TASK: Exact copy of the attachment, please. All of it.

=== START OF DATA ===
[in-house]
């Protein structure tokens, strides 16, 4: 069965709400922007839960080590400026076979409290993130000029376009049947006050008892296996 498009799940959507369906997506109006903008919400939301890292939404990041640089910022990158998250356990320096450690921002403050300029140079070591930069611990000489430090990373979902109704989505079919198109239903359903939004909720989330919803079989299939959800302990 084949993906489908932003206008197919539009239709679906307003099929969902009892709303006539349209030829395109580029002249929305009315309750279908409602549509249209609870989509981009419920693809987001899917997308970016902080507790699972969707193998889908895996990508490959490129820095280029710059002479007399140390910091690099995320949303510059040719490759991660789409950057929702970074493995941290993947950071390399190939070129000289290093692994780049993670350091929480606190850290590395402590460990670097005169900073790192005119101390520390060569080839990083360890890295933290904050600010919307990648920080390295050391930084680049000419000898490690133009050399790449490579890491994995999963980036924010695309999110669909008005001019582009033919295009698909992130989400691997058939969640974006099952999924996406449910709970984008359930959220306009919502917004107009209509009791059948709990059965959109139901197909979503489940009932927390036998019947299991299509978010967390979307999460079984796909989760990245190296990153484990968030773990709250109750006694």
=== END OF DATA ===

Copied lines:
[in-house]
């Protein structure tokens, strides 16, 4: 069965709400922007839960080590400026076979409290993130000029376009049947006050008892296996 498009799940959507369906997506109006903008919400939301890292939404990041640089910022990158998250356990320096450690921002403050300029140079070591930069611990000489430090990373979902109704989505079919198109239903359903939004909720989330919803079989299939959800302990 084949993906489908932003206008197919539009239709679906307003099929969902009892709303006539349209030829395109580029002249929305009315309750279908409602549509249209609870989509981009419920693809987001899917997308970016902080507790699972969707193998889908895996990508490959490129820095280029710059002479007399140390910091690099995320949303510059040719490759991660789409950057929702970074493995941290993947950071390399190939070129000289290093692994780049993670350091929480606190850290590395402590460990670097005169900073790192005119101390520390060569080839990083360890890295933290904050600010919307990648920080390295050391930084680049000419000898490690133009050399790449490579890491994995999963980036924010695309999110669909008005001019582009033919295009698909992130989400691997058939969640974006099952999924996406449910709970984008359930959220306009919502917004107009209509009791059948709990059965959109139901197909979503489940009932927390036998019947299991299509978010967390979307999460079984796909989760990245190296990153484990968030773990709250109750006694």